He clamped the cover of the receiver down hard and stuffed the thing back in his pocket, then quickly yanked it back out, opened it up, and hit the off button.
Oakdale City Limits
Dan breathed deeply when he passed the familiar landmark. He’d visited Oakdale only briefly before, but something about its tranquil setting brought a sense of peace and belonging. Its rambling old oaks, fields of wild flowers, ageless pines nestled on faraway hillsides, and timeless brick homes surrounded by flower beds held a kind of idyllic appeal.
He passed an ancient cemetery and instinctively slowed, its sight only adding to his pensive mood. Cemeteries did that to him.
Andrea… Her name shot out of nowhere.
He pushed the accelerator. “God,” he muttered, “what were You thinking? Taking my family away from me was a rotten trick.”
Dan flipped the turn signal at the entrance to Oakdale Arms Apartment Complex, his new stomping ground—at least until he got a grip on himself. He saw the large moving van sitting in the parking lot. It contained a minimum of furniture, enough clothes to get by, and only those memorabilia that wouldn’t cause undue pain. He’d already made payment to the moving company, and the driver had said he would be back for his truck in a couple of days. Moving companies didn’t often operate that way, but since the driver was an old friend, he’d made special arrangements.
Dan parked the car, got out, and stretched. Oakdale looked like a nice enough community—quiet and pleasant, with a friendly aura. Its appeal was almost tangible. Maybe this would be his answer to finding some much needed peace.
He would go into the apartment he’d leased, then make a call to his old high school friend who’d offered him the construction job. He took in the sights and smells around him, felt the warmth of the summer sun on his back, and believed in his heart of hearts that he would find answers right here in this lovely little bedroom community on the outskirts of Chicago.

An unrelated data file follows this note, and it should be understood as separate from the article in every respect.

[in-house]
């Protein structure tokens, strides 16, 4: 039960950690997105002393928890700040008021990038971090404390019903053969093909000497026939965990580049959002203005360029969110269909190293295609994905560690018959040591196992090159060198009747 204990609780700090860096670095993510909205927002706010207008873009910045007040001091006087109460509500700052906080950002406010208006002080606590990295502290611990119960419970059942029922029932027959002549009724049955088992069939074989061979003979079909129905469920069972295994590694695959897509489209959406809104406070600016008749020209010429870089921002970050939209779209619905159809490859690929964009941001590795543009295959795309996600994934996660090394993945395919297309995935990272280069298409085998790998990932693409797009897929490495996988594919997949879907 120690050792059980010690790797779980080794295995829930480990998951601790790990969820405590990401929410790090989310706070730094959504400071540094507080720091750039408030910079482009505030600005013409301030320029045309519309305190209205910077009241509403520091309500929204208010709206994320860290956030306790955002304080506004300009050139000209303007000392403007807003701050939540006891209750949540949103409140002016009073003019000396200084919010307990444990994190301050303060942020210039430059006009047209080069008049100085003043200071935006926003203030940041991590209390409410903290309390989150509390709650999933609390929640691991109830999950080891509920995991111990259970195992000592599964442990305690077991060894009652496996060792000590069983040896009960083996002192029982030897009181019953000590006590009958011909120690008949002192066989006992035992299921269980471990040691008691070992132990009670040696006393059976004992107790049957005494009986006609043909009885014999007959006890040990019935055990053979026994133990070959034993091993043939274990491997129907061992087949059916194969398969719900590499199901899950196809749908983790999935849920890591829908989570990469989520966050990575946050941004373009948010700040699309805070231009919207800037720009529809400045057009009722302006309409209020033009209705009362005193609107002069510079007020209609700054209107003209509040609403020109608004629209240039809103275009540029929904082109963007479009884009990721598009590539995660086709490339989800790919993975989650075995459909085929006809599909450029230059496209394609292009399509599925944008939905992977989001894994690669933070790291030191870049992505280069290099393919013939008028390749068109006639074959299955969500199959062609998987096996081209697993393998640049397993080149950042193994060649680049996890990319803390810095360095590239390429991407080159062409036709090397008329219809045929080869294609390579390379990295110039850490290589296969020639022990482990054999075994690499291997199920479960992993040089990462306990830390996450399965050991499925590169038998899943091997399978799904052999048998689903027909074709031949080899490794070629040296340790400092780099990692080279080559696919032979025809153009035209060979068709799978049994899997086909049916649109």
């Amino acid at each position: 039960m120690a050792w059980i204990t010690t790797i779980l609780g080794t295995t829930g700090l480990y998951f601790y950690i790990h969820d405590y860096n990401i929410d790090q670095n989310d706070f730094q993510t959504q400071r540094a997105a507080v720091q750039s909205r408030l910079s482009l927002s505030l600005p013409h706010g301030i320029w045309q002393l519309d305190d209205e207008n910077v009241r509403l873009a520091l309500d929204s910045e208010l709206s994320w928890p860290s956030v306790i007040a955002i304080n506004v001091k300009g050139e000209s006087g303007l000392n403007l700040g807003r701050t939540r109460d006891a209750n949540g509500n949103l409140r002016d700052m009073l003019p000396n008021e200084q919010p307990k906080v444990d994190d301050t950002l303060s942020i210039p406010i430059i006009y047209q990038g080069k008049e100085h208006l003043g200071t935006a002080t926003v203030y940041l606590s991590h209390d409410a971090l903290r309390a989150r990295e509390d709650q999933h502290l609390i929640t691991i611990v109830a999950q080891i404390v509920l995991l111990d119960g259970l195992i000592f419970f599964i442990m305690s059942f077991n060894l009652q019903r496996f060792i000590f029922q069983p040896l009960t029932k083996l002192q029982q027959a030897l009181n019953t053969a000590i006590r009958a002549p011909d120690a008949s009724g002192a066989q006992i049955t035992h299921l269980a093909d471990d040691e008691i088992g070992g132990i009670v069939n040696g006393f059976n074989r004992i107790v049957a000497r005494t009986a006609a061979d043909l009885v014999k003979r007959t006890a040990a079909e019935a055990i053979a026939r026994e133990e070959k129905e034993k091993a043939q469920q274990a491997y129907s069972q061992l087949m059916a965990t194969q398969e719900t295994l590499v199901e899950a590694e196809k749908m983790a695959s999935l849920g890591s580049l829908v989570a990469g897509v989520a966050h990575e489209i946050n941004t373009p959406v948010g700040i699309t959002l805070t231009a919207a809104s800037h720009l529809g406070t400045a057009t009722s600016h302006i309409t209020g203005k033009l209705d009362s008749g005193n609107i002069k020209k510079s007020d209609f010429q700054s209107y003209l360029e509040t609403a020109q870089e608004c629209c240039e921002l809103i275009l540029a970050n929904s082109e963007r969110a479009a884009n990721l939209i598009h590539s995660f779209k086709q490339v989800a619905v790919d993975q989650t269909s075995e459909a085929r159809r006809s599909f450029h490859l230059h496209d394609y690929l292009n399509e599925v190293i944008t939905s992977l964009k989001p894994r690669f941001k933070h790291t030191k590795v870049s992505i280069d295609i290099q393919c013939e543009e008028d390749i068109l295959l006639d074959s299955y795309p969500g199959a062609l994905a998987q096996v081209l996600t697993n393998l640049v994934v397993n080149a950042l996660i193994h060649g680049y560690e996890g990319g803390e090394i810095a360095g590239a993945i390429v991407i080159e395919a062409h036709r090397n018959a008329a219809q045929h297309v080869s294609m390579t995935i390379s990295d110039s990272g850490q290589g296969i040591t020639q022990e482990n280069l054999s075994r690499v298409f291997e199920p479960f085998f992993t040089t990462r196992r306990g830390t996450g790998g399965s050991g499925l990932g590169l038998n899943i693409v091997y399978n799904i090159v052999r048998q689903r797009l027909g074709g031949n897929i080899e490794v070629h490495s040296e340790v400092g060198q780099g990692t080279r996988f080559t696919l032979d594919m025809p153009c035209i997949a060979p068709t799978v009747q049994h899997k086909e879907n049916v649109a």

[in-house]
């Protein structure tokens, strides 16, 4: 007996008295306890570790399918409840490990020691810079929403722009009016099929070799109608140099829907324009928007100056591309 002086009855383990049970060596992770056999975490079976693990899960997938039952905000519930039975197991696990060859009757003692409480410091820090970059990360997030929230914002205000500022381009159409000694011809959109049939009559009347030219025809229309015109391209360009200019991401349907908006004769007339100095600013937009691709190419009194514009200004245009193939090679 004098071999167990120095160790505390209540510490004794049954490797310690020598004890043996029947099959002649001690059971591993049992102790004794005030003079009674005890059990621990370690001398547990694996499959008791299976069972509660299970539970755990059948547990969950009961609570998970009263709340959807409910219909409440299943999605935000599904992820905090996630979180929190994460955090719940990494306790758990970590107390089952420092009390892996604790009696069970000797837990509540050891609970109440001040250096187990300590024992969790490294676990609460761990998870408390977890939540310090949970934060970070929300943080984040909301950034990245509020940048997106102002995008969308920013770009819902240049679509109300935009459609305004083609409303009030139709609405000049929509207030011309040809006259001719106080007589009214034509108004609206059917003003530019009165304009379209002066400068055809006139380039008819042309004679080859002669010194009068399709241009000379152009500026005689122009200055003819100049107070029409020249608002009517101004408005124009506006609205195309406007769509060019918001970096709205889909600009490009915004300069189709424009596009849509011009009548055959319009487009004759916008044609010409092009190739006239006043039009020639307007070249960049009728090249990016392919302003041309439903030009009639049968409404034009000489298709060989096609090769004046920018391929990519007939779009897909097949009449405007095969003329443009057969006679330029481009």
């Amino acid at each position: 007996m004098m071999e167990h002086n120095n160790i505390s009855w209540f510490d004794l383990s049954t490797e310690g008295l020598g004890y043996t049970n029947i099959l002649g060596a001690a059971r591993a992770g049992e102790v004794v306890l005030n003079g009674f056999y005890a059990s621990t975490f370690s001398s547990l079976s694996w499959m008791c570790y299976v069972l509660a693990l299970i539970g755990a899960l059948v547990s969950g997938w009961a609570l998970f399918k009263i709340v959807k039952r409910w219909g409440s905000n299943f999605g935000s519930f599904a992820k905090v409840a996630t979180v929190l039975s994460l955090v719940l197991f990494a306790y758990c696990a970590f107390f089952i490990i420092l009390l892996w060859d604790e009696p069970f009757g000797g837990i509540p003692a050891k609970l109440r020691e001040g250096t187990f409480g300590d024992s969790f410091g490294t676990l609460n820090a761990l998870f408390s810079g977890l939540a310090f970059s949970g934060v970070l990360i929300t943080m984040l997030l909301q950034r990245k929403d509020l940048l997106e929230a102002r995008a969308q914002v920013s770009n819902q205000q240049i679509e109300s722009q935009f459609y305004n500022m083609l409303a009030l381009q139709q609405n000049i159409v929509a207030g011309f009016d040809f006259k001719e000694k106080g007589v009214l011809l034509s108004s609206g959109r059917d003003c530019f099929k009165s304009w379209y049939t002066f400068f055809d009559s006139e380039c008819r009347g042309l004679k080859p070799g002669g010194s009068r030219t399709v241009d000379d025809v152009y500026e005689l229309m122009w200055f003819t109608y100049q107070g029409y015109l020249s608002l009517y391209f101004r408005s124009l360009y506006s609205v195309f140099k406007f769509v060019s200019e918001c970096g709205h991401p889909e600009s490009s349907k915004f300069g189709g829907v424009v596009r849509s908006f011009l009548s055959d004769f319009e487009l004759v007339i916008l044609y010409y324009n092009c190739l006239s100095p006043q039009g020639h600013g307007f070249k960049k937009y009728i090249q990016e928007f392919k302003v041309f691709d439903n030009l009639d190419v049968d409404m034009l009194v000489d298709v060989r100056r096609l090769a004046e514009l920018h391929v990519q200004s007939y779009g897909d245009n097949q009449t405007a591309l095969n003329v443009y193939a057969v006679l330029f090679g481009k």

A hair-raising scream roused Callie May from her sleep-drugged state at precisely six fifty-six on Sunday morning. “Nooo,” she groaned, burying her head beneath her pillow. Hadn’t she just closed her eyes five minutes ago? Just give me another hour, Em. But as the screams rose in decibels, she surrendered to the fact that her eight- month-old baby was hungry and needed attention.
On her way to the nursery, she adjusted the thermostat. Early sun reached its spindly fingers through the half-drawn blinds, sending shafts of light through the kitchen window. Looks like another sunny day, she mulled. Too bad she couldn’t say the same for her spirits.
Emily’s pouty sob gave way to instant smiles when Callie walked through the door. “You’re a stinker, you know that?” she chided while lowering the bar on Emily’s crib and lifting the baby into her arms.
“Waking Mommy when she had just fallen asleep.”
Emily smeared a wet, warm kiss across Callie’s face, making Callie chuckle in spite of herself. “You think you can win me over with your kisses?”
After a hasty diaper change, Callie hoisted the baby on her hip and headed for the kitchen. “Ba-ba-ba-ba,” Emily chanted along the way, oblivious to her mother’s less- than-chipper mood, her recent “B” sounds coming out in an attempt to say “bottle.” Of course, Callie’s father begged to differ. “She’s trying to say ‘Grandpa,’” he claimed.